I am comparing strings and have to replace umlauts in JS, but it seems JS does not recognize the umlauts in the strings. The text comes from the database and in the browser the umlauts do show fine.

function replaceUmlauts(string)
    value = string.toLowerCase();
    value = value.replace(/ä/g, 'ae');
    value = value.replace(/ö/g, 'oe');
    value = value.replace(/ü/g, 'ue');
    return value;

As search patterns I tried:

  • "ä", "ö", "ü"
  • /ä/, /ö/, /ü/
  • "ä", "ö", "ü" (well total despair ;-))

To be sure, that it is not a matter with the replace function I tried indexOf:


But the output with all patterns is: -1

So I guess it is some kind of a problem with encoding, but as I said on the page the umlauts do just look fine.

Any ideas? This seems so simple...

EDIT: Even if I found my answer, the problem was not really solved "at the root" (the encoding). This is my page encoding:

<meta content="text/html; charset=UTF-8" http-equiv="Content-Type">

The database has: utf8_general_ci

Seems totally alright to me.

  • 1
    What encoding do you use in your database and what encoding do you use in your web page?
    – Marc
    Commented Jul 25, 2012 at 15:10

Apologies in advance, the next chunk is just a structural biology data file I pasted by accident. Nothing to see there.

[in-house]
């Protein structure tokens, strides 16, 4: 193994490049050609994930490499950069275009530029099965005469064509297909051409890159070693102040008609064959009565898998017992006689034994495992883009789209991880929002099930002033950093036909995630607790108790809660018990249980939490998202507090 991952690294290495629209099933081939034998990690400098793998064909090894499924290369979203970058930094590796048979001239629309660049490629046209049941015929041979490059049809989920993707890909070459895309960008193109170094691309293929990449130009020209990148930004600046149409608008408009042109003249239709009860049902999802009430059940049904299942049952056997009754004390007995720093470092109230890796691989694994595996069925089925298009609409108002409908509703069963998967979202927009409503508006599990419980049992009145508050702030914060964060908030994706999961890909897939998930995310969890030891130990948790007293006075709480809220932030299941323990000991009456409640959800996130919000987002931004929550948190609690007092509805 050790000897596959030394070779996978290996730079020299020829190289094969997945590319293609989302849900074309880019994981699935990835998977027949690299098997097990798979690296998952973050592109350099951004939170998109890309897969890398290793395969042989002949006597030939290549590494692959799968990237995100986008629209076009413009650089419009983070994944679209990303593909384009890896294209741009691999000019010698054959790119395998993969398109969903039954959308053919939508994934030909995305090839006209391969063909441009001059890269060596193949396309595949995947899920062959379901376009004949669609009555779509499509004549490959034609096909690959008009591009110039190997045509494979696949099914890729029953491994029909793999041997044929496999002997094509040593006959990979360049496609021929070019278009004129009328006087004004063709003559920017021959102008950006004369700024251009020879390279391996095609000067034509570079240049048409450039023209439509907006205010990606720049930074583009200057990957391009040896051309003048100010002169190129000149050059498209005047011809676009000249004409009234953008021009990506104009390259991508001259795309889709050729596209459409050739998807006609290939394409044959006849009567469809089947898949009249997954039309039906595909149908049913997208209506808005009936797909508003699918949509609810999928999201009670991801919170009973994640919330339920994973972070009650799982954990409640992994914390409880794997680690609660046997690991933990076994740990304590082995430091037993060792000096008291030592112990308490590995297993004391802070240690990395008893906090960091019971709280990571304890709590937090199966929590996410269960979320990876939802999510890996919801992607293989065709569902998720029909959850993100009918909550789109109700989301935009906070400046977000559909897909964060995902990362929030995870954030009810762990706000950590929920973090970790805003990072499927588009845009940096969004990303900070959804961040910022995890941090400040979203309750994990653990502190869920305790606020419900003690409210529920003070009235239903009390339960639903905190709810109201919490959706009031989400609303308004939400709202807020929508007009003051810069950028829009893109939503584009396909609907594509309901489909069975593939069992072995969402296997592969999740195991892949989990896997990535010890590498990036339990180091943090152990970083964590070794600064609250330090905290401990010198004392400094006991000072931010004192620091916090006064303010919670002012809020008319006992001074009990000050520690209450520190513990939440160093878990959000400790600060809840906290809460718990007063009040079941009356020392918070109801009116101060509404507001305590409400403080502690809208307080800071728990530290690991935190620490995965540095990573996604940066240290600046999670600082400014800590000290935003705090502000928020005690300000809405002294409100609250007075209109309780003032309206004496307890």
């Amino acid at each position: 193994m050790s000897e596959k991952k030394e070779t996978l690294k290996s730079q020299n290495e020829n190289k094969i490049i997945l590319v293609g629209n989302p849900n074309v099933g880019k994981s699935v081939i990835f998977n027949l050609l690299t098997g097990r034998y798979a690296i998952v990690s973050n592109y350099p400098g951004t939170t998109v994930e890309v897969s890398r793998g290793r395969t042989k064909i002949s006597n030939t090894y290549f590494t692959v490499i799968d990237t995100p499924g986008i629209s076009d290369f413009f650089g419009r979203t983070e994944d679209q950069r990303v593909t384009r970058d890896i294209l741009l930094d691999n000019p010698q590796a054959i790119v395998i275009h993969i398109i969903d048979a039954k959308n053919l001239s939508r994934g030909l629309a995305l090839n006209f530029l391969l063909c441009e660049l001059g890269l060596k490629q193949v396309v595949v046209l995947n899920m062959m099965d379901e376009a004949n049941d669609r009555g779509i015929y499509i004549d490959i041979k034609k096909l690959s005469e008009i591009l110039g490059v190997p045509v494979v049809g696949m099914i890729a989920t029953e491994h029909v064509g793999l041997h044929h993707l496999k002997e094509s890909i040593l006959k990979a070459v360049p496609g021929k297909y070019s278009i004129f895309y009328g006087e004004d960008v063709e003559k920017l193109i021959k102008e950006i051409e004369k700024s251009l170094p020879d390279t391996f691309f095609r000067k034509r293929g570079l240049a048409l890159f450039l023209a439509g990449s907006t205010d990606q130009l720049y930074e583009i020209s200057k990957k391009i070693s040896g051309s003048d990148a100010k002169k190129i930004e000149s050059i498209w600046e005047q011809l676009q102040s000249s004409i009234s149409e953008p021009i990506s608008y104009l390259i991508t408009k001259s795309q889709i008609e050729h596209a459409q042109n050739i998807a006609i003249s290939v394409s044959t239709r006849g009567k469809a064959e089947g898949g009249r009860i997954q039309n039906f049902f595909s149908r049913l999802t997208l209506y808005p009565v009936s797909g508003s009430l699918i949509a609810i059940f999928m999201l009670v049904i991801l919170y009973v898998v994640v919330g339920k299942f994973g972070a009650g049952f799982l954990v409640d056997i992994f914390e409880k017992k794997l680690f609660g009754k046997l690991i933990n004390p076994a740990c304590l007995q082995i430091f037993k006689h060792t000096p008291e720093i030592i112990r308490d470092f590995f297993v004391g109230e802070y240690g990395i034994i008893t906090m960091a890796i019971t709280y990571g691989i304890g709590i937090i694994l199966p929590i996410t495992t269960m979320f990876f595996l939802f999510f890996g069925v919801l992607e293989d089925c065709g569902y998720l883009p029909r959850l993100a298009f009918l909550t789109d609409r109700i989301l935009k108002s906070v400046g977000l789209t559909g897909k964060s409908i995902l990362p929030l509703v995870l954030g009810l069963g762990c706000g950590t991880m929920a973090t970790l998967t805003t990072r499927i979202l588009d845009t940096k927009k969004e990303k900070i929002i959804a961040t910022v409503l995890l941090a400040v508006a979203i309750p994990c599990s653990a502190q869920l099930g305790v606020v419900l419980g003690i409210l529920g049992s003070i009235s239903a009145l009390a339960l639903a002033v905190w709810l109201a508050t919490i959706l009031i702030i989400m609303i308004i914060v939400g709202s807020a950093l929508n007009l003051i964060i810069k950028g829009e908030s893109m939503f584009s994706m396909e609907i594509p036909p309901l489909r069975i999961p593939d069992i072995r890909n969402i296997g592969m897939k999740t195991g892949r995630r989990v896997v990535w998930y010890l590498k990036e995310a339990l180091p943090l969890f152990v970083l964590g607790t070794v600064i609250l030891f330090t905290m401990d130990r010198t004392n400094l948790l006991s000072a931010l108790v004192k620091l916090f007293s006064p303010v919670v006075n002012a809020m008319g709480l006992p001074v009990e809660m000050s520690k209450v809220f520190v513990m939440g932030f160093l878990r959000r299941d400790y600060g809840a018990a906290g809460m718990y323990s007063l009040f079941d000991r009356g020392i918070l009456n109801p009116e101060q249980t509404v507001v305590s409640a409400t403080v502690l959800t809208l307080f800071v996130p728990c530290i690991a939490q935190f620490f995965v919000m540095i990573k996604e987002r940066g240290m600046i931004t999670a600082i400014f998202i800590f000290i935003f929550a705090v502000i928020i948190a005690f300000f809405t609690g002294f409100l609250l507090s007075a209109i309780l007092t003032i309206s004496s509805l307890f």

• And what is the string??? Log it. Your approaches would work, but as you can see from your indexOf, your string does not contain an "ä".
    – Bergi
    Commented Jul 25, 2012 at 15:11
  • "bäg".replace(/ä/g, "ae"); // ==> "baeg", so something is probably off with your encoding Commented Jul 25, 2012 at 15:14
  • @Bergi: I logged the string and the ä is shown in the console, beofre and after teh replacing - it definitely is there :-) I wrote my encoding into the question, which seems totally okay with me, thats the reasion I chose the answer of Oleg. Many thanks to all to you - and yeah this way the problem is not really solved at "it's root"
    – SamiSalami
    Commented Jul 26, 2012 at 8:18

5 Answers 5


Either ensure that your script's encoding is correctly specified (in <script> tag or in page's header/meta if it's embedded) or specify symbols with \uNNNN syntax that will always unambiguously resolve to some specific Unicode codepoint.

For example:

str.replace(/\u00e4/g, "ae")

Will always replace ä with ae, no matter what encoding is set for your page/script, even if it is incorrect.

Here are the codes needed for Germanic languages:

// Ü, ü     \u00dc, \u00fc
// Ä, ä     \u00c4, \u00e4
// Ö, ö     \u00d6, \u00f6
// ß        \u00df
  • Thank you very much, this works :-) I have utf-8 encoding on the page: <meta content="text/html; charset=UTF-8" http-equiv="Content-Type"> which seems totally right to me, so i will just work with that...
    – SamiSalami
    Commented Jul 26, 2012 at 8:13
  • 1
    Here are more of the codes: // Ü, ü \u00dc, \u00fc // Ä, ä \u00c4, \u00e4 // Ö, ö \u00d6, \u00f6 // ß \u00df Commented Jan 19, 2017 at 22:10
  • 1
    Å for the Nordic countries: // Å,å: \u00c5, \u00e5
    – Jussi Palo
    Commented May 18, 2017 at 9:14

If you are looking to replace the German Umlaute with cleverly respecting the case, use this (opensource, happy to share, all by me):

const umlautMap = {
  '\u00dc': 'UE',
  '\u00c4': 'AE',
  '\u00d6': 'OE',